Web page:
3. If an index with this name already exists, delete it.
  4. Create the index, with the given properties (index name, shards, replica count).
  5. Put the type mapping, if needed.
  6. Rebuild the index, using a user-supplied function.
  7. Create the alias (if it doesn’t exist), or switch an existing alias to point to our newly-created and populated index.
  8. Release the lock (if any errors occur, this probably should happen as well).

The sample project will go through all of these steps using the Java API. It isn’t production-ready code, but it will run out of the box against Elasticsearch 2.3 (run net.uresk.samples.elastic.aliasing.sample.AliasRebuildApp) and should get you pointed in the right direction. All of the interesting code is in net.uresk.samples.elastic.aliasing.AliasingRebuildService, which I’ll walk through now.

Step 1 – Get a lock

We want to create a distributed locking mechanism to ensure that only one thing is attempting to rebuild any given index at a time. If two process were to rebuild an index at the same time, they would overwrite each other in various ways, and would almost certainly result in temporary availability issues with the index.

We can do this by creating an empty document in a special locks index in Elasticsearch. If we try to index a document and set create = true, it will fail if the document already exists. This guarantees that if we successfully create a document, we now hold the lock and can proceed.

This code will attempt to create a document. It will return true if it does, and false if it cannot. If the result is false, we assume something else is rebuilding the index and terminate.

One thing we don’t address here is a timeout on the lock – Elasticsearch does support TTLs on documents, and we could use this so that a lock would expire after a certain amount of time. This is useful to handle cases where a rebuild job crashes for whatever reason and you don’t want future jobs to get blocked. However, figuring out a good TTL value takes a bit of work, and I’ve left it out of this example.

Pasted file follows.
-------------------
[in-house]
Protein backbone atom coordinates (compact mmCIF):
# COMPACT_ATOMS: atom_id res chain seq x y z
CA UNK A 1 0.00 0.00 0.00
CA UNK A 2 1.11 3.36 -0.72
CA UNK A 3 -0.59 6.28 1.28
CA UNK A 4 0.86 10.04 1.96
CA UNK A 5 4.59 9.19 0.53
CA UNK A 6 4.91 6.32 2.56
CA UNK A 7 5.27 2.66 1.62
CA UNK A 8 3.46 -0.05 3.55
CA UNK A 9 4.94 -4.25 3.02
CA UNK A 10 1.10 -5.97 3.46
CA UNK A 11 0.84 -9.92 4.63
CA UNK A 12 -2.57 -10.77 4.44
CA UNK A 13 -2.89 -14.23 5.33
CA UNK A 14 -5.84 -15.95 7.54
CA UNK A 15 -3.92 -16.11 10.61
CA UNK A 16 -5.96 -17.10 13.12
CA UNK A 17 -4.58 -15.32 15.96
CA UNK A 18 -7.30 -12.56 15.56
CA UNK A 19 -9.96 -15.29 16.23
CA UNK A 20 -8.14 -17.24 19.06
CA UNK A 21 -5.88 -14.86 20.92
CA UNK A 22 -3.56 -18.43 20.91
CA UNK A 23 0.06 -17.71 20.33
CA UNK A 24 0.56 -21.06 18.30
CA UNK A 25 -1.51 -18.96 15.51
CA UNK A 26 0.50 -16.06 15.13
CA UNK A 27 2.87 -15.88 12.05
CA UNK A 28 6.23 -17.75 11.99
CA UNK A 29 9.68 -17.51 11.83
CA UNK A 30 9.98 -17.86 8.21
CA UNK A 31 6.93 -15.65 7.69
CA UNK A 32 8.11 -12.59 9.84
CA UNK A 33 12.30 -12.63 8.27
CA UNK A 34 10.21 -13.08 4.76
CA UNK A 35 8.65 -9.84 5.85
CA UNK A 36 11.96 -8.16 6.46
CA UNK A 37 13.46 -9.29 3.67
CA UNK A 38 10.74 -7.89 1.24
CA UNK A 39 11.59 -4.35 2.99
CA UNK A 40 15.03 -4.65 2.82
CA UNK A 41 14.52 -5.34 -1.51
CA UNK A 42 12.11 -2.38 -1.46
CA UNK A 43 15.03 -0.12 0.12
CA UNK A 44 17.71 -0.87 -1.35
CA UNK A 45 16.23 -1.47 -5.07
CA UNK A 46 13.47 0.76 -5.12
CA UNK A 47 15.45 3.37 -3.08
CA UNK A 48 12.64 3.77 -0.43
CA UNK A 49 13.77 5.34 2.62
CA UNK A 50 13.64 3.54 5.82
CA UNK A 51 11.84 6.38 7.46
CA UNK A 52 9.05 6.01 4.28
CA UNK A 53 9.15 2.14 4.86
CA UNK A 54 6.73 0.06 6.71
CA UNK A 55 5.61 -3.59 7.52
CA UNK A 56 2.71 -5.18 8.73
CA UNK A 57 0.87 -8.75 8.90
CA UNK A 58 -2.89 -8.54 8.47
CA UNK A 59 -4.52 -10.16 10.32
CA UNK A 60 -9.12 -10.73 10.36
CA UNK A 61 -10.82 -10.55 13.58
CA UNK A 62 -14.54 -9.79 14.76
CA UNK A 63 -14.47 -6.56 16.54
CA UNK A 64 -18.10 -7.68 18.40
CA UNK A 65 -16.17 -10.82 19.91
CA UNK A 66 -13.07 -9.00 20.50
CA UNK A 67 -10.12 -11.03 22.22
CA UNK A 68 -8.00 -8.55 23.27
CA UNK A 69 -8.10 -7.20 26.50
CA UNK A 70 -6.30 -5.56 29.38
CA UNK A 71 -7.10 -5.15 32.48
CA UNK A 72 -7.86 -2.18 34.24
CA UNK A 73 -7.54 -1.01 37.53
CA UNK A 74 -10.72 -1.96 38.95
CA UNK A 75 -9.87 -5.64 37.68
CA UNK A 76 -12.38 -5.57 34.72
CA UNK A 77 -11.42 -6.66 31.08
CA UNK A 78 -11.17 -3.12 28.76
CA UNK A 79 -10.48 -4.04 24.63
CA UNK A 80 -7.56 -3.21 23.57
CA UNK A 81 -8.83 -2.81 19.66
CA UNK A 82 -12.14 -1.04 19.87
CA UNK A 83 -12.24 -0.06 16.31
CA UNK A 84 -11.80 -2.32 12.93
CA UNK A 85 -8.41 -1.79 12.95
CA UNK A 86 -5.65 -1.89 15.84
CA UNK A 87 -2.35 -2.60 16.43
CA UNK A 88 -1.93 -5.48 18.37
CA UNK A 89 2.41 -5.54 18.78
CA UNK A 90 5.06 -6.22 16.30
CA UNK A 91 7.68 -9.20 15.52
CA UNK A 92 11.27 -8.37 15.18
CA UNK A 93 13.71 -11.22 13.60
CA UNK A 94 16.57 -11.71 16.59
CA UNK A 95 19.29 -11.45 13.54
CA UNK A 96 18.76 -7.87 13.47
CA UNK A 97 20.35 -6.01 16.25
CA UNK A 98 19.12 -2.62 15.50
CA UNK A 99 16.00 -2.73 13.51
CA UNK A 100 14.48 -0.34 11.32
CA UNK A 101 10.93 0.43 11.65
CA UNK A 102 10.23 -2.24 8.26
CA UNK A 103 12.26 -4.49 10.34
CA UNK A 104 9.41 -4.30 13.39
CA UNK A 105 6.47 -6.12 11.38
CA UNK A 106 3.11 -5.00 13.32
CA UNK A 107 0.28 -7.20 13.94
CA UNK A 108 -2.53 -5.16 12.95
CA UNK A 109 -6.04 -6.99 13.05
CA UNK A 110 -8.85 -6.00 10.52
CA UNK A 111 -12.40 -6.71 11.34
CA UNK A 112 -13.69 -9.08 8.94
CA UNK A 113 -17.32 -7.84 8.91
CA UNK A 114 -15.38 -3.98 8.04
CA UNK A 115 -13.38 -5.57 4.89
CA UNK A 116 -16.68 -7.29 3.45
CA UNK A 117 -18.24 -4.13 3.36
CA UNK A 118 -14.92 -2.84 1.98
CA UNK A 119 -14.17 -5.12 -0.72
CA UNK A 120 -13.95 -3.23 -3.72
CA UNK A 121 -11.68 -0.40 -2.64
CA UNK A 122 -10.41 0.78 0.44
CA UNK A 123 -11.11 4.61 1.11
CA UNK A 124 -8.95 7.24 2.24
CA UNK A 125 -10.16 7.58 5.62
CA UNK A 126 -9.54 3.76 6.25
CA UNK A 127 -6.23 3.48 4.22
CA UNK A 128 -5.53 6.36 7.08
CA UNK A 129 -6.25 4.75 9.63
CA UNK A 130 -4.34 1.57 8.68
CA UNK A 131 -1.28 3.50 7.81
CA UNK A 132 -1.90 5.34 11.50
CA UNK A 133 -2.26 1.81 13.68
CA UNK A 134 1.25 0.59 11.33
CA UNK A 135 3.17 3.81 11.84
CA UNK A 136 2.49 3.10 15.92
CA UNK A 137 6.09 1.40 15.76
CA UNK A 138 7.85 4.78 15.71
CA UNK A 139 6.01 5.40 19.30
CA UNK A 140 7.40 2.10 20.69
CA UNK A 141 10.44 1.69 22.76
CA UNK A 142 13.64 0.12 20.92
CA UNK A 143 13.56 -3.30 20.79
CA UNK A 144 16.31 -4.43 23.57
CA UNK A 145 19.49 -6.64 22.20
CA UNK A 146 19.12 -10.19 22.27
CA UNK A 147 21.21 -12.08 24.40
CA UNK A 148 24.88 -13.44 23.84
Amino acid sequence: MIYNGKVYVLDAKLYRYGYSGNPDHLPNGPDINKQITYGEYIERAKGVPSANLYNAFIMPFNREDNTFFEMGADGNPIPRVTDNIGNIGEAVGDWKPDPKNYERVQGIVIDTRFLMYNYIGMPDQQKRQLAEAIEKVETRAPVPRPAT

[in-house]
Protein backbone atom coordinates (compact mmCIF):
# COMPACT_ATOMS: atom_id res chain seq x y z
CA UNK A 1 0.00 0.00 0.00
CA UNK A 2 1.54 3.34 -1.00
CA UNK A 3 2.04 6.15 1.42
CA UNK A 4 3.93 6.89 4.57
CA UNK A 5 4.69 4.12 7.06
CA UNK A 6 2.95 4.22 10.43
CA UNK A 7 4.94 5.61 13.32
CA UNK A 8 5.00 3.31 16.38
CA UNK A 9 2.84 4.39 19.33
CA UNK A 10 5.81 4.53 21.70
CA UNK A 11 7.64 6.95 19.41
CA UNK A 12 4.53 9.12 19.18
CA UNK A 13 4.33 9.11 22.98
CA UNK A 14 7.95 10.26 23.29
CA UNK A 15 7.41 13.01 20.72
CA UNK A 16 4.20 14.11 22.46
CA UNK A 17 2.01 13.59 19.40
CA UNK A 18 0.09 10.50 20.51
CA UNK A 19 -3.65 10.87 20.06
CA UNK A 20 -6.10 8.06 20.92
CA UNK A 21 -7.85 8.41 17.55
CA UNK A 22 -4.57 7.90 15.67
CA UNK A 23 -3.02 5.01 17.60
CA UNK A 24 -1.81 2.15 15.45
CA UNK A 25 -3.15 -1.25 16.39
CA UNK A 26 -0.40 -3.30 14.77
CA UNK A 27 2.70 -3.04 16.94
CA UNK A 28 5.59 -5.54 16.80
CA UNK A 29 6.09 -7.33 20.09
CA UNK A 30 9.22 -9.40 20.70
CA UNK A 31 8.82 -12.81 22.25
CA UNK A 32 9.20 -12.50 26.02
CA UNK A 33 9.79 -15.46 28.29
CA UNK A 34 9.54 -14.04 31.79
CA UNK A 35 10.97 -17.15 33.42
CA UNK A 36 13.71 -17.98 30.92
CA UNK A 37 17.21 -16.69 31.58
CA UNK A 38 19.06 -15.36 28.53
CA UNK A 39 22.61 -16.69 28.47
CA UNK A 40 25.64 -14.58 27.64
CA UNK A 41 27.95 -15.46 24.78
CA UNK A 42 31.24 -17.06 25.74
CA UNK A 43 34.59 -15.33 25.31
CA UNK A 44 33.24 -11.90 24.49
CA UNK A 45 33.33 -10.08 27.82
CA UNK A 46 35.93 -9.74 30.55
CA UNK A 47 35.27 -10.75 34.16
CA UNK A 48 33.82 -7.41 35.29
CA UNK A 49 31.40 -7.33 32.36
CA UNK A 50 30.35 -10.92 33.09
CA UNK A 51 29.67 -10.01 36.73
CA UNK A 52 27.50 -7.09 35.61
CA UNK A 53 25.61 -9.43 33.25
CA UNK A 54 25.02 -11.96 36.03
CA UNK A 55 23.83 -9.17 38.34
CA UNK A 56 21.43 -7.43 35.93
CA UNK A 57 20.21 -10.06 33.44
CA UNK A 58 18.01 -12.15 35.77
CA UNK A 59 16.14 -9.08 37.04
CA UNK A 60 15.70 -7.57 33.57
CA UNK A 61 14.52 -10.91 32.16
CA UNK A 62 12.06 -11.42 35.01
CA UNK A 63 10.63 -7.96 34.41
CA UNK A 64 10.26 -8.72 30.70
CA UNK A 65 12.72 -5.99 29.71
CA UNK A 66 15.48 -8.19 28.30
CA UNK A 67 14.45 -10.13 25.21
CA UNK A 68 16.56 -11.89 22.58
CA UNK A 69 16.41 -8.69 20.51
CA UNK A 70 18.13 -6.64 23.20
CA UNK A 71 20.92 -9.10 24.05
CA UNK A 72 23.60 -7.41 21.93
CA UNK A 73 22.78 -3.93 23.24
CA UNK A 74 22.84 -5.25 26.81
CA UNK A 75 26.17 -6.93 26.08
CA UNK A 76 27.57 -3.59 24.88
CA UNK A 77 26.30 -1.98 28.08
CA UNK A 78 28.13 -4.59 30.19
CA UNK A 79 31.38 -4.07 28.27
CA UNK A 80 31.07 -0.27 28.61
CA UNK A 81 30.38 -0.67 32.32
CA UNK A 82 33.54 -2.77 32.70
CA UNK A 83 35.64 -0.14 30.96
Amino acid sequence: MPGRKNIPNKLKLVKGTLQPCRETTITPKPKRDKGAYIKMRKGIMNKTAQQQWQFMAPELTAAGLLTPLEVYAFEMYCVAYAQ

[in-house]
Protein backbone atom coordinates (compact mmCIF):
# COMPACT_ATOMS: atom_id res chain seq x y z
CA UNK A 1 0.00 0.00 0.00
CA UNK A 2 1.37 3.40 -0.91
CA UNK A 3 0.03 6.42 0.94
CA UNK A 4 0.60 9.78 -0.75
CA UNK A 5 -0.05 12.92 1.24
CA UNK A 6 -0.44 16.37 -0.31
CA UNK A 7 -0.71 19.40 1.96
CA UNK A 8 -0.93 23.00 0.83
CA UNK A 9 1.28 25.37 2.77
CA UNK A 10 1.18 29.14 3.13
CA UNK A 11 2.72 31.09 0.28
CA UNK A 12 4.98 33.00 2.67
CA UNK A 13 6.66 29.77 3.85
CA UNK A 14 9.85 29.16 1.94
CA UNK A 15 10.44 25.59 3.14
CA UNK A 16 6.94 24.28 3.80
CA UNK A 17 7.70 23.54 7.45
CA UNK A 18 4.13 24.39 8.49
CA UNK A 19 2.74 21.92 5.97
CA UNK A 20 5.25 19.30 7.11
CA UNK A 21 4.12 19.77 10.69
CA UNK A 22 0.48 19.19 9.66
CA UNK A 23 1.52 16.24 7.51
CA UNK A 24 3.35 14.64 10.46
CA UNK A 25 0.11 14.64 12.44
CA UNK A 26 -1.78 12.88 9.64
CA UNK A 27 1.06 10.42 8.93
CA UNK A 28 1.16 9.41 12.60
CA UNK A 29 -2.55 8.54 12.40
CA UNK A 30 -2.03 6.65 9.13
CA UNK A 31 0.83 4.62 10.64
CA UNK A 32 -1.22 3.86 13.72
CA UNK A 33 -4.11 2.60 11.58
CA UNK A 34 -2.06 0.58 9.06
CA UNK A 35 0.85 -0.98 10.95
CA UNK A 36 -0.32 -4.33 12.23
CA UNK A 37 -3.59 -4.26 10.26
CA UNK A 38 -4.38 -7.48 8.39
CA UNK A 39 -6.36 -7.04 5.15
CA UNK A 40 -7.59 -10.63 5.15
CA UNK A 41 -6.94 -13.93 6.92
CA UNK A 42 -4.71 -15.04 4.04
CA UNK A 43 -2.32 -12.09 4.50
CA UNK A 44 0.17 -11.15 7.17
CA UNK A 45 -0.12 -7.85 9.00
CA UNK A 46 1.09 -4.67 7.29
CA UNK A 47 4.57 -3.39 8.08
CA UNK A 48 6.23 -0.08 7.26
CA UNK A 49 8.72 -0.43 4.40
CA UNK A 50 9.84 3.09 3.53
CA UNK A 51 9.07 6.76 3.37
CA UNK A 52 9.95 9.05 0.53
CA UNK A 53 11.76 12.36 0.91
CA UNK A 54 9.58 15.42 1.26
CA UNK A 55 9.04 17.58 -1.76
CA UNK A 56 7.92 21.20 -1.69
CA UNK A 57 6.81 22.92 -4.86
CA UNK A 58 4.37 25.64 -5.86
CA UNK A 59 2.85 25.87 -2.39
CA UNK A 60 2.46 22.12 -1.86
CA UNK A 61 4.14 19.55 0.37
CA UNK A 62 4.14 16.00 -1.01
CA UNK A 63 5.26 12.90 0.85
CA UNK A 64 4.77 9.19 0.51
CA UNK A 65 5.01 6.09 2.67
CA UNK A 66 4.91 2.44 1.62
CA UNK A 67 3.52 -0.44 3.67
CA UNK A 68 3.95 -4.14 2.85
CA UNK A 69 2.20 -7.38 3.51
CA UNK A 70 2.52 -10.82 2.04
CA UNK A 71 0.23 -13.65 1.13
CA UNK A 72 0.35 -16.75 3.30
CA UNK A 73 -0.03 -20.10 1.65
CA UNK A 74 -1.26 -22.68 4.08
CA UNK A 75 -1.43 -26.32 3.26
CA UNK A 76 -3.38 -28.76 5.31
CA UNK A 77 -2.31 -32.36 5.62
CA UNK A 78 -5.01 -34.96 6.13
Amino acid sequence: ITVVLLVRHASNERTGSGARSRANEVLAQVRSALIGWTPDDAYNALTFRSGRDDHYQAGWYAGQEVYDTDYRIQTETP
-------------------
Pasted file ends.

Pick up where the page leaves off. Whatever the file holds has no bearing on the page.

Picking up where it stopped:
Step 2 – Decide which index to use

Here we want to figure out which index we should be writing to, based on where the alias is currently pointing. If the alias doesn’t exist, we’ll start with <alias name>-0. Otherwise, we’ll use <alias name>-(i+1), where i is the current index. If we’ve reached the maximum number of indices to create, we’ll start back at 0.

These 3 methods are useful for doing this. If we find an index name that matches the alias name we are trying to use, or if the alias is pointing at more than one index, we throw an exception and stop processing because we are in an unknown state and don’t want to break the current setup.

Step 3 – Delete the index if it exists

This is pretty straightforward. If we are writing to a previously used index, we want to delete it first.

Step 4 – Create the index

Again, pretty straightforward – we create the index with our name (derived from the alias name) and the shard/replica counts specified.

Step 5 – Put the type mapping, if needed

In the sample, I’m not doing this, but it is often necessary to specify type mappings (ie, to define how certain should be stored or analyzed, or to tell it to not analyze certain fields). This will load JSON from src/main/mappings/<aliasName>.json and use it to create a type mapping.

Step 6 – Rebuild the index

Here we just call a user-defined function for rebuilding the index. We can pass it the actual index name so it knows where to index documents. It can also return data about its results (a count, or a list of ids) so we can report it back.

Step 7 – Create/Move the alias

Now it is time to either create the alias, or move an existing alias to a new index. It is important that moving/renaming the alias be done atomically, otherwise, you could end up in an inconsistent state (an alias pointing at 2 indices) or without an alias at all.

Step 8 – Release the lock

Now that we’re done, we can release the lock by deleting the document we created in step 1.

That’s it! Now our index is rebuilt and search traffic is hitting it, without any downtime.

Note: If you are doing online updates in addition to rebuilds, you’ll probably want to pre-create all of your indices ahead of time and do your online updates to all of them – this will minimize the amount of stale data that sits in your index due to data that changed or was inserted while the rebuild job was running.

If you have any problems, questions, or ideas for making this better, please let me know!

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Also – If you are working with Elasticsearch, I’ve found Elasticsearch: The Definitive Guide to be a really useful resource.